Inferences And Assumptions In A Personal Injury Case – What’s Allowable?
When you are in a personal injury case can the jury make assumptions? That is, would a jury be allowed to infer something? Do you need hard, solid evidence to prove every aspect of your case? Sometimes, you don’t. Sometimes, the jury can make reasonable inferences in your case.
Let’s assume that someone hits you from behind, and drives off. We know, or can infer, that you were hit from behind, from the damage to your car. With some expert testimony, we may be able to infer how fast the other car was going, or how hard that it hit your vehicle.
If you fall on water inside a grocery store, and the water is smudged, dirty, and spread out, with irregular borders, we don’t know how long the water was there—but based on the way the water looks, we can infer it was there long enough for people to walk through or step through it.
These are all inferences, and Florida law allows a jury to come to certain conclusions, just by making inferences. What you cannot do, is stack an inference on an inference—in other words, you can’t infer something that comes from another inference.
Let’s say that there is a large couch in the middle of the highway. The car in front stops short to avoid it, but drives away. You are behind that car, and you swerve off the road, trying to avoid the car in front of you.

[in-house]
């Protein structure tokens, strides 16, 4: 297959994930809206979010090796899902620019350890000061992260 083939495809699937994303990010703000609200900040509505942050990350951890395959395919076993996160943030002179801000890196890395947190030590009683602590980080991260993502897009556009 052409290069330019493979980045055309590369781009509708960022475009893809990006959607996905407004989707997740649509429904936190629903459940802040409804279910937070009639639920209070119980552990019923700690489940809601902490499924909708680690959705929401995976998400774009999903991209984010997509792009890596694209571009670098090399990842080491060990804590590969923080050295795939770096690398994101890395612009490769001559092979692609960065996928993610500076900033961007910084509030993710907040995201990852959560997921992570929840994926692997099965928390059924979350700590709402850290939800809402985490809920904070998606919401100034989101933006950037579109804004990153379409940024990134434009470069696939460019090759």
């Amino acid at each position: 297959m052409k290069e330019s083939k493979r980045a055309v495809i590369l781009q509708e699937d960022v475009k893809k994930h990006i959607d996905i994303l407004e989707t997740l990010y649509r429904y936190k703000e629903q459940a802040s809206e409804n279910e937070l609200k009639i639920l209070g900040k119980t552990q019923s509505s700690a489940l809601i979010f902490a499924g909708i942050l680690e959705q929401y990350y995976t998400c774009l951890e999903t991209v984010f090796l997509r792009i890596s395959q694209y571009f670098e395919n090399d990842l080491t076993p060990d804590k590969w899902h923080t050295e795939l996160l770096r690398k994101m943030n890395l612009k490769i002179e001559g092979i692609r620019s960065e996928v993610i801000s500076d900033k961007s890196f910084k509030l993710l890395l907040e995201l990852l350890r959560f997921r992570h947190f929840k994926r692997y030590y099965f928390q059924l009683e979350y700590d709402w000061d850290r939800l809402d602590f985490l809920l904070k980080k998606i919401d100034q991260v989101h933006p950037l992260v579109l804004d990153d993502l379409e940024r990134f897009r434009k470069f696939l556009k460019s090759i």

It is a safe and legal assumption that some car, somewhere dropped the couch in the middle of the road, and did so negligently—couches don’t just appear on freeways outside of someone being negligent.
But now we’re asking the jury to infer what the car in front of you, the one that drove away, actually did. We are asking the jury to infer that because there was a couch in the road due to another driver’s negligence, that the other car swerved to avoid it causing you to crash.
That is impermissible—you are stacking one inference on another.
What if someone is stacking ice cream in the grocery store, and you fall on spilled ice cream in that area. You would have to both infer that the ice cream came from the pile the employee was stacking—which may be allowable—but you’d also have to infer that the employee did something wrong to cause the spillage-even though you have no direct evidence of how the employee handled the ice cream, or if the employee did anything out of order, to cause the spill. Now, you’re stacking inferences.
The inference rule is important. If a jury enters a verdict for you in your favor, but does so by stacking inferences, your case can be overturned on appeal. It’s always best to get hard evidence as much as possible, to minimize the number of inferences a jury has to make.
What can you expect in your personal injury trial? We can help. Call the Tampa personal injury attorneys at Barbas Nunez Sanders Butler & Hovsepian today. Schedule a consultation today.